Notes on Homelessness & Veganism.

The first thing you notice when you sit down at a table with Hannah is her engagement level. She speaks concisely, makes good eye-contact and talks with real confidence and conviction. A natural leader, with clear communication, and not a hint of aggression. You can’t drift off when Hannah talks. You have to focus. In a world of elevator music, she’s stadium rock.

“I’ve lived in the city for nine years, and the homelessness situation has just got worse, year on year. And I think the way that people tend to deal with it ranges from ignoring them, or showing them negativity, to giving them money, which inevitably just serves to sustain whatever addiction they’ve developed to make it through the day. It’s horrible really.”

Hannah introduced a pilot-scheme in her two emporiums a couple of years back, with a focus on employing homeless people, sourced by local charity, Sifa fireside.

“Above all else, this builds their confidence, makes them more employable and gives them some experience working within a team – breaking down the main three barriers of entry for re-integration into society. They’re just people like you and me at the end of the day, but I think it’s difficult for them to get back in the game sometimes because of the stigmas attached to homelessness. The more taboo it is, the more we sweep it under the carpet, and that just leaves them on the fringe, with no hope and no prospects. And that’s our fault, not theirs.”

How it works:

  1. Sifa recommend a candidate to help out in the coffee-shop with cleaning, plate-running, pot-washing etc.
  2. Urban employ the candidate for a couple of shifts per week.
  3. Instead of paying the candidate directly, they pay a local hostel to house the candidate for the week, taking them off the streets, and ensuring their safety.

“So my sister went vegan two years ago after watching that documentary that everyone watched.” Side note: I watched it too when I got home that evening. It’s brilliant. I’m not vegan, but I’ve definitely developed more of a conscience as a result.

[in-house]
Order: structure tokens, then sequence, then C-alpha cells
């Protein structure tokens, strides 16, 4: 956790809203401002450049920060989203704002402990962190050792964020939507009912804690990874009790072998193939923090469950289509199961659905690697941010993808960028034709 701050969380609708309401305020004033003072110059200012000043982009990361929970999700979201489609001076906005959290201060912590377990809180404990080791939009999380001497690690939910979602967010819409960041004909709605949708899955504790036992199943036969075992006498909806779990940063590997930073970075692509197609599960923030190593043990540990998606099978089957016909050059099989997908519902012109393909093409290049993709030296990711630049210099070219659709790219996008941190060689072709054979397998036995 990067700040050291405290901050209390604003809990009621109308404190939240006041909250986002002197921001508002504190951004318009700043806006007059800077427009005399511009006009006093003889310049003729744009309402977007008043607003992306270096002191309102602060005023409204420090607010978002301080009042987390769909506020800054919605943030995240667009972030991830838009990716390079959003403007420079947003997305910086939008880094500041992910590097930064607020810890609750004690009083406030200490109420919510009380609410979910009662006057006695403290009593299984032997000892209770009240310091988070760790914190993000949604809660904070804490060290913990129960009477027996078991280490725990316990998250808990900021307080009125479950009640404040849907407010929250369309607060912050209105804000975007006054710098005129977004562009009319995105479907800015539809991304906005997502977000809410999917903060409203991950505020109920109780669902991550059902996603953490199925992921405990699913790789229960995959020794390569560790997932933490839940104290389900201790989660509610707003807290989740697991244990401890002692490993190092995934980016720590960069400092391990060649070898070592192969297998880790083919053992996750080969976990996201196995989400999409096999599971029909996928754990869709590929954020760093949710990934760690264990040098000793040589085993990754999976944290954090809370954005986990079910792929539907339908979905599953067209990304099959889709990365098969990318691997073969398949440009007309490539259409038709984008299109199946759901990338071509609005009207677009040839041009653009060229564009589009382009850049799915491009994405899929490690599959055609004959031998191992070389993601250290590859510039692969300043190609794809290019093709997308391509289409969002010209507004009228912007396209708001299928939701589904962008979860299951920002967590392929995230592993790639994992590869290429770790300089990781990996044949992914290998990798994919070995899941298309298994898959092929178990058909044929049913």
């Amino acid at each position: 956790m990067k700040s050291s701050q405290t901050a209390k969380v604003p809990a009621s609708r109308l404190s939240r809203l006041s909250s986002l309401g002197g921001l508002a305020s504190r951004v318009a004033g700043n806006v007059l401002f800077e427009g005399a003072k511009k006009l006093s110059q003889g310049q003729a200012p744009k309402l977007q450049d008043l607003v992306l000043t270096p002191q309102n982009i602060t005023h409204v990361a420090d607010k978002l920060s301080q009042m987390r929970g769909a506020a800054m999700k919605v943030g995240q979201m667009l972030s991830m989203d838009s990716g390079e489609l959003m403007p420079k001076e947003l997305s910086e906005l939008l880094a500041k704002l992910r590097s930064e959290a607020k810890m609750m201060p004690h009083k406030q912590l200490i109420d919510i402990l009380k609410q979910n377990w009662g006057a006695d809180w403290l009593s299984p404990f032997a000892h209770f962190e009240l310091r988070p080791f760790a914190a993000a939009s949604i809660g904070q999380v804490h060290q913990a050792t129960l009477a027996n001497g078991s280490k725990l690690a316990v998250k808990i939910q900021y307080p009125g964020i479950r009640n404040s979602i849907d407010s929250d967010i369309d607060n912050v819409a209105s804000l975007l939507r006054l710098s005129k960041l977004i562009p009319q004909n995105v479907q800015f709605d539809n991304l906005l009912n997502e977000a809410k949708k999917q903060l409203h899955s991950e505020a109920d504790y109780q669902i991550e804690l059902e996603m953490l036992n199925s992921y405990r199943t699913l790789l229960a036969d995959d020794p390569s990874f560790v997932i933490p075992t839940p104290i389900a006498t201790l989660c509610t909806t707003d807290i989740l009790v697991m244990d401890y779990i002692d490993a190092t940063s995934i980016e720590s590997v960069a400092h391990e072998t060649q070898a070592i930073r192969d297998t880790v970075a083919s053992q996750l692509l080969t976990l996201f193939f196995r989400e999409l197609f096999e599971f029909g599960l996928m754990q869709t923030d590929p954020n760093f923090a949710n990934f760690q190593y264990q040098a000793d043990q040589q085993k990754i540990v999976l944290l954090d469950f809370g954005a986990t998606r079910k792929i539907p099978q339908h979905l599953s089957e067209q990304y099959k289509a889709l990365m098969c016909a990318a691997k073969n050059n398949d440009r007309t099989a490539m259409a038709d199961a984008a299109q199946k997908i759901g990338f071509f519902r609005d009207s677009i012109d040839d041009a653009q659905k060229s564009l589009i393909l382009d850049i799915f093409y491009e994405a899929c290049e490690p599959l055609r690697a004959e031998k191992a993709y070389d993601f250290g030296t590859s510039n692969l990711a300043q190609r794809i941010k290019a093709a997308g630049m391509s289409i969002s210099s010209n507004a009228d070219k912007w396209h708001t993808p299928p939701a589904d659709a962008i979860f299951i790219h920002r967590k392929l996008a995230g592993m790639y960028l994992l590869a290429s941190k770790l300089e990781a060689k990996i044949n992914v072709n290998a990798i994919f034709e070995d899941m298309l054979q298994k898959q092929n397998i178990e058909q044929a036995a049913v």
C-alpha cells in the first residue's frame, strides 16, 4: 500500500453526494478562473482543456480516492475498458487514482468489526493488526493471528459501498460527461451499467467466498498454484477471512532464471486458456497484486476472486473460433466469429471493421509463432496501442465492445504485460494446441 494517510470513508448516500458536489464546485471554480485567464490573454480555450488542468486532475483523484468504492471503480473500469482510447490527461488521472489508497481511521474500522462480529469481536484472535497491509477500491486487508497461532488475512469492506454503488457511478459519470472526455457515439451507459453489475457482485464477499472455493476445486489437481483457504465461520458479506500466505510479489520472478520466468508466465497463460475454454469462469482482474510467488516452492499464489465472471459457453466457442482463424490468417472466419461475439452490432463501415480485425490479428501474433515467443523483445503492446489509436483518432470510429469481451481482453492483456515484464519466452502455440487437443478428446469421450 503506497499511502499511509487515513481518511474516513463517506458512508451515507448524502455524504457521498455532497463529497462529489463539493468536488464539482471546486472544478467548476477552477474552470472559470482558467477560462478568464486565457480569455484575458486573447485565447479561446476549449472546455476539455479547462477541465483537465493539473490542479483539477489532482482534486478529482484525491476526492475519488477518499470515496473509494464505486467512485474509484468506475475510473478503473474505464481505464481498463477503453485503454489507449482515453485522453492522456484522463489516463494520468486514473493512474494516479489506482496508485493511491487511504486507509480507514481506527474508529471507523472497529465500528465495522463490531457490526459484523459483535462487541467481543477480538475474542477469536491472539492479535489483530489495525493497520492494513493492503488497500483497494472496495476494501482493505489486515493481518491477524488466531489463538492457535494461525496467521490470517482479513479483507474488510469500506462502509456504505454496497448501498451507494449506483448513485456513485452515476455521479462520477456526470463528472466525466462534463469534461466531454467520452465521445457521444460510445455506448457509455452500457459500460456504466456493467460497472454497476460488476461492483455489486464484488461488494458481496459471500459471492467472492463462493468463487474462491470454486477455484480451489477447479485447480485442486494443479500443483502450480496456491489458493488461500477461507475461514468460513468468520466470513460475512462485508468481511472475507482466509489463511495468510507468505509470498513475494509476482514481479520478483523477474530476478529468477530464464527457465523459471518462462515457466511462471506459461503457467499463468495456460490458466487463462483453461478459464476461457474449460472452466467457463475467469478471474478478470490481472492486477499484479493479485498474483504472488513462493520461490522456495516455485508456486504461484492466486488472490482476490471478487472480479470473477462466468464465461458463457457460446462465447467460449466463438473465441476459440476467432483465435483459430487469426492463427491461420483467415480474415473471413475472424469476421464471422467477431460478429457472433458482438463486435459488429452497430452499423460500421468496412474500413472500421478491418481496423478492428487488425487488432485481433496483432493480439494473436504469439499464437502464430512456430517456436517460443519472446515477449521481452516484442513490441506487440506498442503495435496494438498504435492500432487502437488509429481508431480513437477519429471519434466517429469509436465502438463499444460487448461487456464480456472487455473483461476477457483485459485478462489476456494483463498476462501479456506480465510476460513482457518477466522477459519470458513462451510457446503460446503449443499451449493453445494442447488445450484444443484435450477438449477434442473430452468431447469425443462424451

“Anyway, that got me thinking. We serve thousand of meals a month – that’s a lot of meat. And current trends dictate that people are seeking out more plant-based options.”

I asked her how she planned on doing that without alienating meat-eaters.

“Vegans don’t always hang out in packs. It’s important in 2018 that we cater for everyone. That’s why our menu serves, meat, fish, vegetarian, vegan, even gluten/dairy-free options. It wasn’t always that way, but we’re slowly marking our territory in a market that needs to adapt. Reducing meat consumption is better for your body, as well as the planet – but telling people what they may or may not consume is bigoted. You have to be pragmatic as a business owner, and not back yourself into a corner.”

“That said, I think it’s important to have other objectives instead of just pure, fast profit. The adaptation of the menu to include more vegan options was a personal choice, not a professional one. I made the decision emotionally, but then rationalised it when I saw it in practice.”

To find out more about Urban, click here.